All About Your EPC Rating – Part 1

All About Your EPC Rating – Part 1

What is an EPC rating?

An EPC is a document which states exactly how energy efficient your home is. EPC stands for ‘Energy Performance Certificate’. It takes into consideration various aspects of your home and judges how efficient they are. Your property will be given an overall rating between A – G. Your EPC certificate will also include areas to improve in the most cost-effective way and the potential rating that your property could be.

You may be thinking ‘’why are EPC ratings becoming such a topic of conversation lately’’ and more importantly ‘’why does it matter if my property has a G rated EPC rating?’’ Well aside from costings, which we will get into later, the main issue here lies with landlords and people who rent out their properties. As stated on the government website – ‘’Properties can be rented if they have an energy rating from A to E. If the property is rated F or G, it cannot be let, unless an exemption has been registered.’’ And it is very likely that an exemption will be accepted.

How can I find out what my EPC rating is?

All you need to do is go onto the government website or click on the link below and type in your address. From here it will show you a full breakdown on your property for free.

https://find-energy-certificate.digital.communities.gov.uk/find-a-certificate/search-by-postcode

What’s included in my EPC rating?

When you look at your EPC certificate, you’ll see along the left-hand side the contents of what is included.

Rules on letting this property

This is the part of your EPC certificate which will tell you if you are able to rent or let your property based on the EPC rating.

Energy performance rating for this property

This will show you the energy rating of your property on a coloured scale as well as the potential rating on the same scale. Our example that we’re looking at is rated at a C with a potential rating of a B.

Breakdown of property’s energy performance

The next section is the breakdown of the property’s energy performance. This is the part where they go over how they got to the above rating. In the table it will show the wall insulation, roof insulation, window quality, heating and controls, water heating, lighting, floor insulation and secondary heating is all assessed and rated on either very good, good, average, poor or very poor.

Environmental impact of this property

This will tell you how many tonnes of CO2 your property produces per year, what the average household produces and the potential production for this property. This section also has a disclaimer that if you make the recommended changes, you could reduce emissions by x amount per year.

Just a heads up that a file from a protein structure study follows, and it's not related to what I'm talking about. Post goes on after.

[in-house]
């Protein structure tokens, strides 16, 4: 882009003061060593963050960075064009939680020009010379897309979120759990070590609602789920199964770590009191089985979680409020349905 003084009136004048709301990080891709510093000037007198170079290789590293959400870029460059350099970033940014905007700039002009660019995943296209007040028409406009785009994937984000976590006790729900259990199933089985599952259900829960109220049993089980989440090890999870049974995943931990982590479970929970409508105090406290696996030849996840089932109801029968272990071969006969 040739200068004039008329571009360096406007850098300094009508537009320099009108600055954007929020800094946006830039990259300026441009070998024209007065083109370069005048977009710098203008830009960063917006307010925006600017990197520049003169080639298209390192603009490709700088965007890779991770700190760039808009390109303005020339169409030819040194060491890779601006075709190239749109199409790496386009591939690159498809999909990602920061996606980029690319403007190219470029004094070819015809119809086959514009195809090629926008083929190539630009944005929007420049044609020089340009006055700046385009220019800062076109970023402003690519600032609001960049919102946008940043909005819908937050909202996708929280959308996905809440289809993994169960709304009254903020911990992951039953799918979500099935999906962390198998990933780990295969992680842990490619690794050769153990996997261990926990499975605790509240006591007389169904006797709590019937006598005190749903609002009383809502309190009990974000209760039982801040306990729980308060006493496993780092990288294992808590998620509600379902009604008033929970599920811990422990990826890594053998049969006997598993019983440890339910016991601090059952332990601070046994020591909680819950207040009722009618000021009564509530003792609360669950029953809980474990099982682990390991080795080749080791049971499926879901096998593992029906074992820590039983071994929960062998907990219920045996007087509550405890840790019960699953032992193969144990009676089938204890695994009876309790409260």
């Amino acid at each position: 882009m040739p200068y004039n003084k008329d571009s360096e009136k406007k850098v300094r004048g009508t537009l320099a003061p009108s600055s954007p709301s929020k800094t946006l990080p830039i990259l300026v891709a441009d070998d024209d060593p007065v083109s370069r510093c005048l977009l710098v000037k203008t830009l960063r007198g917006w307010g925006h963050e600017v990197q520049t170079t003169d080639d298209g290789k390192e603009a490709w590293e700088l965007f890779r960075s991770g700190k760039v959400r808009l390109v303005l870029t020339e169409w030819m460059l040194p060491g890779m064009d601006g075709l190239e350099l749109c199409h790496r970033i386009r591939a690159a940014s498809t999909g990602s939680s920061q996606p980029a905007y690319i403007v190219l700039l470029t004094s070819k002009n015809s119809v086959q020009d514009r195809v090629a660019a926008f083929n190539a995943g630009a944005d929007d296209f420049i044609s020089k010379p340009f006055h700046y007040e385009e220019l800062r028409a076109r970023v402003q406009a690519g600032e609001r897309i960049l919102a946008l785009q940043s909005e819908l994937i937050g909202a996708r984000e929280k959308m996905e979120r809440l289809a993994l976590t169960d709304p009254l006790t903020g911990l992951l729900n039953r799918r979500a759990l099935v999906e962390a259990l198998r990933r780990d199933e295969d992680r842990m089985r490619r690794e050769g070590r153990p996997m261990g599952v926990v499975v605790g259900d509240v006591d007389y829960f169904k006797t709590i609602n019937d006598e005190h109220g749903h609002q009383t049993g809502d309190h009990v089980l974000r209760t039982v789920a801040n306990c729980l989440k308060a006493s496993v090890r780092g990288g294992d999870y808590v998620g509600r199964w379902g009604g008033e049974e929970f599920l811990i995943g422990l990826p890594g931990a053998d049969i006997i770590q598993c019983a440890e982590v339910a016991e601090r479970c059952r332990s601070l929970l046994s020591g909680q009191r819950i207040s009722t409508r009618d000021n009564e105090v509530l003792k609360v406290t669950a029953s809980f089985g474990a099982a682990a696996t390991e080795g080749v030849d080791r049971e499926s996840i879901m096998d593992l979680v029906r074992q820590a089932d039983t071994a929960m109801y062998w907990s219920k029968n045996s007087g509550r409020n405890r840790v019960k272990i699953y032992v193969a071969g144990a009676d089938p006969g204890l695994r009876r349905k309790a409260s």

How to improve this property’s energy performance

Here shows the assessors comments on how you can improve your overall rating.

On the example that we used, our potential rating is a B. But how can we achieve this?

The assessor’s advice includes getting floor installation. It then shows the typically installation costs, in this case it’s £4,000 – £6,000 with a typical yearly saving of £39. Then it will show what your rating will be after making these changes.

Another recommendation is to get solar water heating, again with typically installation costs of £4,000 – £6,000 and a typical yearly saving of £36.

Estimated energy use and potential savings

Next on the certificate you can see the estimated yearly energy costs for the property. As an example, ours states £686, with a potential saving of £110 if the property owner follows the above advice. Most certificates will also have a disclaimer stating ‘’The estimated cost shows how much the average household would spend in this property for heating, lighting and hot water. It is not based on how energy is used by the people living at the property.

The estimated saving is based on making all of the recommendations in how to improve this property’s energy performance.’’

The next part under this section discusses heating. Again, with a disclaimer saying ‘’Heating a property usually makes up the majority of energy costs.’’

This part shows how much energy is used per year to heat this property and the amount of energy used for hot water as well.

Contacting the assessor and accreditation scheme

Lastly, the certificates show you who the assessor is and their contact details in case you have any issues, comments or queries about your EPC certificate.

I’m not a landlord or renting my property out, why is it important for me to have a low EPC rating? 

A low EPC rating can mean a number of things, but overall, it means higher costs. For example a low EPC rating will likely be related to poor insulation levels, low window quality, high energy lighting/water/heating and so on. If this is the case, it’s going to be difficult to heat. The heat won’t be retained well in rooms meaning they need to be on for longer and at a higher temperature. This means your overall running costs are going to be higher. With lighting, if using inefficient bulbs, it means lighting your property will be expensive compared to what it could be if you were to use efficient bulbs. Again with water, if you’re using a system that uses up a lot of energy, it’s going to cost you more money.

Even down to making small changes like the light bulbs, this should help with your EPC rating and in turn your bills!

Another point to make is, if you ever plan on selling your property, it doesn’t look the most attractive to a potential buyer if you have an E rating. They may see this and think that energy bills will be higher than normal and potentially a lot of work/time/money is going to be needed to put into the property to lower this.

What did you make of this article? Do you have any further questions? Get in touch on 01205 821 796 or office@warm4less.com